Since I already know that I will leave as soon as I find a suitable job, this might become a problem. It would make more sense to transfer this project to someone who stays in the company. Frankly, I think you are overestimating how crucial you are to this project. Your managers never took it for granted that you are always available and if they thought it ...


4

This very much depends on how company A sees you. As a consultant developer myself, there are vast differences in how a client treats me. Either they treat me like one of their employees, or they treat me as a faceless "company B developer" consultant. How they will respond to your leaving depends massively on both their general attitude towards ...


4

When I give 2-weeks notice to my manager, and when I'm talking to my coworkers who will be very upset that I'm leaving, is there anything I can do to cushion the blow? You can offer some of your colleagues to ask at your new place if they are looking for more people, though you will want to do that off current employers property, time and comms. Besides ...


4

I can't think why thay would ever give you 8 months pay if you have already given 2 months notice. If they decide that you are becoming a niusance, they could send you on "gardening leave" for whatever remains of the two months - effectively keeping you on the payroll but telling you that you that don't have to do any work for them. Alternatively, ...


4

I assume you are not essential for the company in one way or another. The better strategy is to involve your coleagues. A lot of them. Failing that, you can get nothing by opposing a management decision some levels up.


3

Putting a bit of a different spin, but probably pulling multiple answers together. You're not crazy for not wanting to go through this added measure. Your approach to your information privacy (as as sanitation concerns) is your personal decision. The world of digital scans and data retention is too new and too fast-evolving for most of the big ...


3

You can quit, but it might become a "stain" on your resume depending on what happens afterwards, and what investigations are done. As seen in this article it's legal provided they install a system with appropriate measures. They may have to provide that other methods have been ineffective, but for most employers, it will be trivial to make up an ...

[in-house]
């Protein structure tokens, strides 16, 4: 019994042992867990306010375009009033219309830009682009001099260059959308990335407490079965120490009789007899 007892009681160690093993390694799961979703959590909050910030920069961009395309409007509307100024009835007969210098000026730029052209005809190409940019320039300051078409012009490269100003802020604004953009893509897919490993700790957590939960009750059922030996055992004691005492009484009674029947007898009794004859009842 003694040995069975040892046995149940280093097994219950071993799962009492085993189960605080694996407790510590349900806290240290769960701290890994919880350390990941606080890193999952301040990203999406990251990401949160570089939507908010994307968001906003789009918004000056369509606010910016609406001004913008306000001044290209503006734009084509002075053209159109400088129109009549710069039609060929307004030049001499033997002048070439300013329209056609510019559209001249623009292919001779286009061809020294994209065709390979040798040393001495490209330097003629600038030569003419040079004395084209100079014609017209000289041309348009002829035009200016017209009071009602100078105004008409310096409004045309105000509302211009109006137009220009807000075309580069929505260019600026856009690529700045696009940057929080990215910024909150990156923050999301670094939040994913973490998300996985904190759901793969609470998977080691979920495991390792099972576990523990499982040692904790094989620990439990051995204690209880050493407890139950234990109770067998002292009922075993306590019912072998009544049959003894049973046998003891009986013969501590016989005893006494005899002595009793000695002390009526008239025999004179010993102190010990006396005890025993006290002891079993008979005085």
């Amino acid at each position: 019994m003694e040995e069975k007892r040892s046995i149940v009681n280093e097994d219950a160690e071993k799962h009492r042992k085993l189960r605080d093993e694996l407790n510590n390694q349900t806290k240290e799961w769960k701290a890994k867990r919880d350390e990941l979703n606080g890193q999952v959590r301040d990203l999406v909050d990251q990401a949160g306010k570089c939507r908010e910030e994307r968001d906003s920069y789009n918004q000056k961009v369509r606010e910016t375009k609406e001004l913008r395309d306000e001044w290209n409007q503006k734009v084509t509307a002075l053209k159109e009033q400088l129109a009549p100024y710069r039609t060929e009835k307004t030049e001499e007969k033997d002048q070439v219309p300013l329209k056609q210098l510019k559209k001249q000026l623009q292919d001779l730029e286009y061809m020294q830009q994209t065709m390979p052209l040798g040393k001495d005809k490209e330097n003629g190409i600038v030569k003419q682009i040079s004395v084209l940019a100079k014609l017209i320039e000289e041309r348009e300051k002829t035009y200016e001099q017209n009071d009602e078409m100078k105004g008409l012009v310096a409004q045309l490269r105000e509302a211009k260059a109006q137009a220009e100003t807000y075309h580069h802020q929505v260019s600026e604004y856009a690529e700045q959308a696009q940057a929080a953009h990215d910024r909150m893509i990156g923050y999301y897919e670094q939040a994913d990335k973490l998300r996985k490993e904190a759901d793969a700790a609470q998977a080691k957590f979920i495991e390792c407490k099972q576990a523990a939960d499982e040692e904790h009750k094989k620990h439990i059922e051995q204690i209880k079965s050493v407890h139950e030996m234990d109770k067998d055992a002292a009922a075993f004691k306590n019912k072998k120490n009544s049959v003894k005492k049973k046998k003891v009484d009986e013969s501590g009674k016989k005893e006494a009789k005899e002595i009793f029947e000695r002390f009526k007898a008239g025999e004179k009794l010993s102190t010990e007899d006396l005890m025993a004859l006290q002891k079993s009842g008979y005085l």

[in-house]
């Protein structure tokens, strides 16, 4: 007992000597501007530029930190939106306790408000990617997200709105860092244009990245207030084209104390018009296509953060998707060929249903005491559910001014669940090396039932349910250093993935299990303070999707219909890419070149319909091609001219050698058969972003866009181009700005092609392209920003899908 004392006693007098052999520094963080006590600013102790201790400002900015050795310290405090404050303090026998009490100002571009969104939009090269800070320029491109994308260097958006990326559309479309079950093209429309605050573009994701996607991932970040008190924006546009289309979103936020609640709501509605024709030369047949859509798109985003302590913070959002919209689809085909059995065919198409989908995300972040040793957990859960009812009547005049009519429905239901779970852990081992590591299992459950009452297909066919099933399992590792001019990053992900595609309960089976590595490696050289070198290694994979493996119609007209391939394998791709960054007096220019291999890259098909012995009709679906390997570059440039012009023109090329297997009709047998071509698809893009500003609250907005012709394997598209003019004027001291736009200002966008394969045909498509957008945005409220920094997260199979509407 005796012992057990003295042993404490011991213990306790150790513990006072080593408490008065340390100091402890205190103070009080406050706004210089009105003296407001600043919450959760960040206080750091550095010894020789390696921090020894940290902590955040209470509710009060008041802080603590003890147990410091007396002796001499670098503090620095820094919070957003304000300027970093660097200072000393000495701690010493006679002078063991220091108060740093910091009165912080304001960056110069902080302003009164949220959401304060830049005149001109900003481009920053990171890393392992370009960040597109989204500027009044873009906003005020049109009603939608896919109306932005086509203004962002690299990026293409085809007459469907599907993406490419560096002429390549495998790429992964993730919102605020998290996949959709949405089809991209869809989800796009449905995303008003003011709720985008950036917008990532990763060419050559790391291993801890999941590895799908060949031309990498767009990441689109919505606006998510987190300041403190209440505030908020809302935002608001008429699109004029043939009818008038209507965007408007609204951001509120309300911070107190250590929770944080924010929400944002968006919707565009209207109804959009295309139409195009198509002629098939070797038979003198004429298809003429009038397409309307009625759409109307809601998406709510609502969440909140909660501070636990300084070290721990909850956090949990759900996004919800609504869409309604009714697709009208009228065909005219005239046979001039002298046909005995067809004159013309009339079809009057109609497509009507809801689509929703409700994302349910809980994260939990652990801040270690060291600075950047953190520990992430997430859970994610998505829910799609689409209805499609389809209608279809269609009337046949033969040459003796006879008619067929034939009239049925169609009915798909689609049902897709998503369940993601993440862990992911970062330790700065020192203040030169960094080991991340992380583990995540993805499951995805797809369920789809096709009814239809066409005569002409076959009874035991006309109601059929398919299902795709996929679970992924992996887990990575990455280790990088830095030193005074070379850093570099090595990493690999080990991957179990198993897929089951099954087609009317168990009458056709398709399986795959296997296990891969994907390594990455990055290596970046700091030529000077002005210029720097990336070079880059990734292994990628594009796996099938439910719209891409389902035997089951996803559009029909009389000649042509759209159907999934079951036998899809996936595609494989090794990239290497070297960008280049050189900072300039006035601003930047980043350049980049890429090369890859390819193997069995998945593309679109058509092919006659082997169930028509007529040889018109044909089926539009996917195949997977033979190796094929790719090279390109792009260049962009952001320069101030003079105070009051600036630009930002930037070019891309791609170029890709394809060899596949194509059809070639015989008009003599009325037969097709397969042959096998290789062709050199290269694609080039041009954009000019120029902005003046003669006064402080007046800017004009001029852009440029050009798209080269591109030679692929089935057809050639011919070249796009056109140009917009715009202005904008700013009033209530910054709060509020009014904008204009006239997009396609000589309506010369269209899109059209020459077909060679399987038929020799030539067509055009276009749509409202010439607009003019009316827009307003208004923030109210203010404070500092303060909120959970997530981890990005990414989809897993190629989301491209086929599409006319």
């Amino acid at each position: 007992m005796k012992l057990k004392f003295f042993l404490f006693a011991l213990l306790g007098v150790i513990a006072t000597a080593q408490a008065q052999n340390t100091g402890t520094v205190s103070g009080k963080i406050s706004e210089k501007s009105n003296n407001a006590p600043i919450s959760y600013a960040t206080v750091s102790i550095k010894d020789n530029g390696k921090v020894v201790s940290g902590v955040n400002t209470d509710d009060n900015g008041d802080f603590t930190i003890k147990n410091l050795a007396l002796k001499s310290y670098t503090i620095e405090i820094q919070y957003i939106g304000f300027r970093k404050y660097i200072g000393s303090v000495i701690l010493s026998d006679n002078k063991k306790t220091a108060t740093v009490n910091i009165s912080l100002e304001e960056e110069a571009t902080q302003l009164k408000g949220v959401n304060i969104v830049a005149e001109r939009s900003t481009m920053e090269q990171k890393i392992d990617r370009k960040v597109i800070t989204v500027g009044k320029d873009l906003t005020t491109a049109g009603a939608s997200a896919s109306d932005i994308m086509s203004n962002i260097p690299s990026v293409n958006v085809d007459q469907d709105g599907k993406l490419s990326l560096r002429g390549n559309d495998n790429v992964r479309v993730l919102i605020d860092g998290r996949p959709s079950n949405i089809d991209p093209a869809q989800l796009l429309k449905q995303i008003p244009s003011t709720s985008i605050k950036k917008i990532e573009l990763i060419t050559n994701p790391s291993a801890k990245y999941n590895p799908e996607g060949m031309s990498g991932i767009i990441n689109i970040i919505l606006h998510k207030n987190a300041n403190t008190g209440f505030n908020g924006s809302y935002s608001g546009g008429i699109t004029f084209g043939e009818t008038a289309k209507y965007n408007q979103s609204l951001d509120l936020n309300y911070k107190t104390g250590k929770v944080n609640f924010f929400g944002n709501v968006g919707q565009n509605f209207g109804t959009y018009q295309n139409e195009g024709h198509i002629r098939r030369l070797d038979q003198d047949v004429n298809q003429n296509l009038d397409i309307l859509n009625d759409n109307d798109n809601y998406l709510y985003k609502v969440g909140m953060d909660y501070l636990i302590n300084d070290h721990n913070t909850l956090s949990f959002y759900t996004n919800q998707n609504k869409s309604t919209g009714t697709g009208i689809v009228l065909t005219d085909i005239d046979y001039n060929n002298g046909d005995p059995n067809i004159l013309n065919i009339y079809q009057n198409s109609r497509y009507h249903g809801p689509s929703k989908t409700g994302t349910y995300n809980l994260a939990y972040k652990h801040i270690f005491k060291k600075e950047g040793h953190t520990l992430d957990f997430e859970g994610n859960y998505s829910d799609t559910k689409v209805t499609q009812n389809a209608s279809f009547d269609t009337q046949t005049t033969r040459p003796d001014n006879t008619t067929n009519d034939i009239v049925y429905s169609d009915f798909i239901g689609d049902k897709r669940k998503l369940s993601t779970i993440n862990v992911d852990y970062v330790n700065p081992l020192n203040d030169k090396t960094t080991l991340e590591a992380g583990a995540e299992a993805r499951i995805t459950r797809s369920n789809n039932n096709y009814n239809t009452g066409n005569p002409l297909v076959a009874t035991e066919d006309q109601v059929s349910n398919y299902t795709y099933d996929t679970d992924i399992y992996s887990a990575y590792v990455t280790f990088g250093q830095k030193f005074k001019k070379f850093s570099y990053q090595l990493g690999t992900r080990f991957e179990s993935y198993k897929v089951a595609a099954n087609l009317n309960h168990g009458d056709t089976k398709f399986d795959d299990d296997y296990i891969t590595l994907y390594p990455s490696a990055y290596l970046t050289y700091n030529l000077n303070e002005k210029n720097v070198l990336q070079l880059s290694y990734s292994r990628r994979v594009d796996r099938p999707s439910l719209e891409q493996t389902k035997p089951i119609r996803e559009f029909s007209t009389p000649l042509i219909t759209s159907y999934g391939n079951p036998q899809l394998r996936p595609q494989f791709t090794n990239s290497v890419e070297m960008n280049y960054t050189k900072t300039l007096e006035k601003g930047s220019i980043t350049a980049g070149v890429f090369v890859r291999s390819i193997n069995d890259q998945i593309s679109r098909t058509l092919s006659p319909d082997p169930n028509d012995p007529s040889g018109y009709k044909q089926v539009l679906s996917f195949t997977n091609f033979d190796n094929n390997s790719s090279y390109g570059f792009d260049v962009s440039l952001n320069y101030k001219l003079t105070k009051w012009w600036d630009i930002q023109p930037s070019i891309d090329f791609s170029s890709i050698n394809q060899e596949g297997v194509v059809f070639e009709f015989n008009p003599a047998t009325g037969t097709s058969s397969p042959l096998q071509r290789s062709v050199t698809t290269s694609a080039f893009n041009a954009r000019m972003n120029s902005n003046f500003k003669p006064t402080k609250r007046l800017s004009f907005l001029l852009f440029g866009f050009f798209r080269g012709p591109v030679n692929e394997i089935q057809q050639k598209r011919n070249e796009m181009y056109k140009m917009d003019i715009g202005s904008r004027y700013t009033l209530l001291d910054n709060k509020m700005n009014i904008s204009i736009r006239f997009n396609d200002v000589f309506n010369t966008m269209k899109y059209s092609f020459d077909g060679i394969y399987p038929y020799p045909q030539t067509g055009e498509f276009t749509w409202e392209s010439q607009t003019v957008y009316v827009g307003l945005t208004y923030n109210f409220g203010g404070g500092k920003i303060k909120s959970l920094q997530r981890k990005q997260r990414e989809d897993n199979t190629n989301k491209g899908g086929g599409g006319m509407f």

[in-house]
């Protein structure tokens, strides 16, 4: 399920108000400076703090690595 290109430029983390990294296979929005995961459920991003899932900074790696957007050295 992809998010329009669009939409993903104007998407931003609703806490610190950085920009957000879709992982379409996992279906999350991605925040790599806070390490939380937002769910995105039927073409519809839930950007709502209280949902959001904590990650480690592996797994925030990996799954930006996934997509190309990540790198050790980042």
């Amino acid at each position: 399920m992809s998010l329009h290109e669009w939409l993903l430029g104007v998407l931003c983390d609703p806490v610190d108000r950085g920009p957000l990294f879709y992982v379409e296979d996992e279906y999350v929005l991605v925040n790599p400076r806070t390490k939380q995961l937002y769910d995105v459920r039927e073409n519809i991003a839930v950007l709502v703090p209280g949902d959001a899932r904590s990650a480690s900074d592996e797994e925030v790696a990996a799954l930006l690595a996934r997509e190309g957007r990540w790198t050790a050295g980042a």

3

Don't needlessly limit yourself. Three reasons I say this: "job offer which is so good that I can't turn it down" "I'm aware that my manager, the leadership team, and my coworkers all consider me a top performing employee." Over the last 2 months, many of the top performing employees have left my current company. In other words, your ...


3

I'm taking Glorfindel's advice and requesting the accounts be merged. To provide a rough summary: My new job starts in 8 weeks from now. I was burned out, and asked my new employer to give me 8 weeks before I start. My original plan was to wait 4 weeks and continue working at my current employer, and then provide 3 weeks of notice to my current employer, ...


2

According to your description, it seems that there is a conflict between your mum's expectations regarding doing things, and the new employee's way of doing things. I know this kind of conflict from my own experience, both in the professional life, and in the private life. In time, at the cost of pretty much destroying my health, I learned that as long as ...


2

You can't decide what will be the Company A's reaction. If they decide to blame you, so be it, there is nothing you can do. However, what you can do is respect the strict rules of the procedure. Usually, the first person to talk to is your direct superior from Company B. Do it as soon as possible so both companies have time to work it out. He will then talk ...


2

Don't sign anything and just leave after your initial notice period. This whole situation sounds dangerous and toxic, just get out and forget about the whole thing. You're burned out and underpaid, and you have a new job ready to go. Just try to wrap things up and move on with your life. Don't try any complex maneuvers that could get you further enmeshed ...


2

Gnat already linked you to a very relevant question you should read and consider (How can I push back against my manager and HR trying to extend my relieving date?). My two cents on your situation, given that you need the relieving letter to start a new job: (from your comments): But I am getting no official response. This has become a deadlock. Since I ...


1

Don't worry about it. Business is business. If the company was going underwater, do you think they would give a second thought to terminating you? If you do, you're naive and you need to snap out of it, because the answer is a thorough and resounding NO. And thus, you should treat them with the exact same amount of respect they treat you, which is none. ...